Why LinkedIn IT Works To Reach Its Employees' Goals
July 21, 2016
As the head of LinkedIn IT’s team, my absolute first priority is talent. And that means more than just hiring great people; it means keeping those people inspired and engaged.
What’s the key to doing that? By literally taking a page out of our founder Reid Hoffman’s book, The Alliance, and helping all of our IT employees reach their career goals – knowing that’ll help us achieve our goals as well.
In other words, rather than just focusing on what our IT employees can do for us, we focus on what we can do for them. So, if one of our IT workers wants to lead a team of people, perhaps get into engineering or even become a basketball referee (as one of my former employees wanted), we’ll do everything we can to make that happen.
And, in return, they stay engaged, inspired and focused. It’s a win-win that helps us retain the great people we work so hard to hire in the first place.
How this happens: Career development plans
This isn’t just a philosophy we talk about. We have a formal practice in-place that helps us make this happen, which centers around a simple philosophy: the power of writing it down.
While they aren’t obligated, all of our IT employees here at LinkedIn are strongly encouraged to draft “career development plans.” And the point here isn’t just to say, “I want to get promoted” or “I want to make more money.”
Instead, we push our employees to write what are truly passionate about – perhaps transition from help desk technician to a network engineer, lead their own team, etc – and then work with them to make that happen.
As part of these plans, we ask our employees to identify two skills they need to get better at to push their career further. For example, maybe they need to learn a certain programming language or a specific soft skill to reach their career goal, and then we’ll provide training that’ll bring that skill to life. We call this the “Top 2” program, which was the brainchild of one of my managers, Lars Enderlein.
Again, this is completely optional. But, what I’ve found even in my own personal career journey is that writing down exactly where you are and where you want to go drastically increases the chances of you getting there. So I highly recommend all of our IT employees to take part.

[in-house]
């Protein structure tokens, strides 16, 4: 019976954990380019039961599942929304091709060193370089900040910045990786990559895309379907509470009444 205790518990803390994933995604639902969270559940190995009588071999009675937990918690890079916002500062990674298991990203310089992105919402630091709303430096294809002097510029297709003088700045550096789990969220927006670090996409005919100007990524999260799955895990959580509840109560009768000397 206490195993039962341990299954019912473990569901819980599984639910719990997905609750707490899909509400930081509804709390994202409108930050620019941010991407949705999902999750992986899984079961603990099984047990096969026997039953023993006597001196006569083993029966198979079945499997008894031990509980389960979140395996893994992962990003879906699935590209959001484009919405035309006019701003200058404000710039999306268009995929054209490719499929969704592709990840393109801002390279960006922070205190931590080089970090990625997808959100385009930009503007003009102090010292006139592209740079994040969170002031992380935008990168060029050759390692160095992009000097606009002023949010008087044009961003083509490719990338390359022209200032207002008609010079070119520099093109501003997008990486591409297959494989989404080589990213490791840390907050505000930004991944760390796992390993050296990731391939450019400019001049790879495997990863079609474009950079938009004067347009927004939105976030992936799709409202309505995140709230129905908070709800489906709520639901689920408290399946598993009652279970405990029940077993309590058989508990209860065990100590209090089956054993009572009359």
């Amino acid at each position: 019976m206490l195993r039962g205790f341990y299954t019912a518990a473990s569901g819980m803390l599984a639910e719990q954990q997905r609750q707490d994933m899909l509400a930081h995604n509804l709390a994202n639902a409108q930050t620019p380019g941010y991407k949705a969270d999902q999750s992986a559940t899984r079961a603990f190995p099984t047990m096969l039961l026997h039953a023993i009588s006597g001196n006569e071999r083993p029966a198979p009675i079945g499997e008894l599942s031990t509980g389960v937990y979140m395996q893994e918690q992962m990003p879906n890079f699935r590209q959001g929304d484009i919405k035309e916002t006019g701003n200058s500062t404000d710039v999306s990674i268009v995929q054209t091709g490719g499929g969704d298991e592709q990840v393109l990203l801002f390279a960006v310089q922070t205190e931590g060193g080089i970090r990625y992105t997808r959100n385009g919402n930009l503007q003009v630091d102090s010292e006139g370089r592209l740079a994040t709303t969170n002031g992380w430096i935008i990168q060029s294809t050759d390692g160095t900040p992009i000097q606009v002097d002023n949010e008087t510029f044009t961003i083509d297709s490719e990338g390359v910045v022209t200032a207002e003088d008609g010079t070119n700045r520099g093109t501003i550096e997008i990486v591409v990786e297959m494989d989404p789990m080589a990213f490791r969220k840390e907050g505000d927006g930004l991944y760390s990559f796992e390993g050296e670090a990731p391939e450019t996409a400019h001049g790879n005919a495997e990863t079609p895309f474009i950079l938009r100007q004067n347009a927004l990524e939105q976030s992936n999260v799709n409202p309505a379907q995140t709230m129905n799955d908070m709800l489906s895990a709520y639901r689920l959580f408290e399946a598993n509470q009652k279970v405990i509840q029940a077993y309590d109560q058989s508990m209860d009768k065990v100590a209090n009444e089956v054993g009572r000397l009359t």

Some specific examples of how this works, such as a shadow program
One common theme we see with our IT employees is that they want to get more into network engineering. We know that their day-to-day jobs alone won’t provide them with all the skills they need to make that transition, so we’ll give them opportunities for hands-on experience outside of their core duties.
Often, that means setting up a shadow programs for our IT employees to learn from our LinkedIn engineering team. We’ll offer them training opportunities in engineering as well to take on their own time.
Every once in awhile, I’ll have someone put something in their career development plan I cannot accommodate here at LinkedIn. For example, one former IT worker wanted to become a basketball referee.
Now, we have a wide array of teams here at LinkedIn that do a lot of different things, but nothing that quite matches basketball referee. So, rather than prevent him from accomplishing his goal, I encouraged him to pursue it.
Ultimately, he wound up leaving the company and becoming a college basketball referee. And I considered that a big win.
Why LinkedIn IT has adopted this philosophy
Some of my colleagues might question why we’d put resources toward helping our employees reach their career goals. They’d argue the company should come first and the culture should be solely focused on how the worker can help it.
I respectfully disagree. The reality of work today is that most people you hire are going to spend four or five years with you and then likely jump to another job. How you treat those people in the time you spend with your company is going to drastically affect their performance, as well as your ability to hire more great people.
Knowing that, we want to do everything we can here at LinkedIn IT to make the time our workers spend here as productive as possible. And that means not just focusing on how they can help us, but also how we can help them.
Bottom line, I believe the more we can do for our employees, the more they’ll do for us. And, if we can help them achieve their career goals, there’s a good chance they’ll help us achieve ours as well.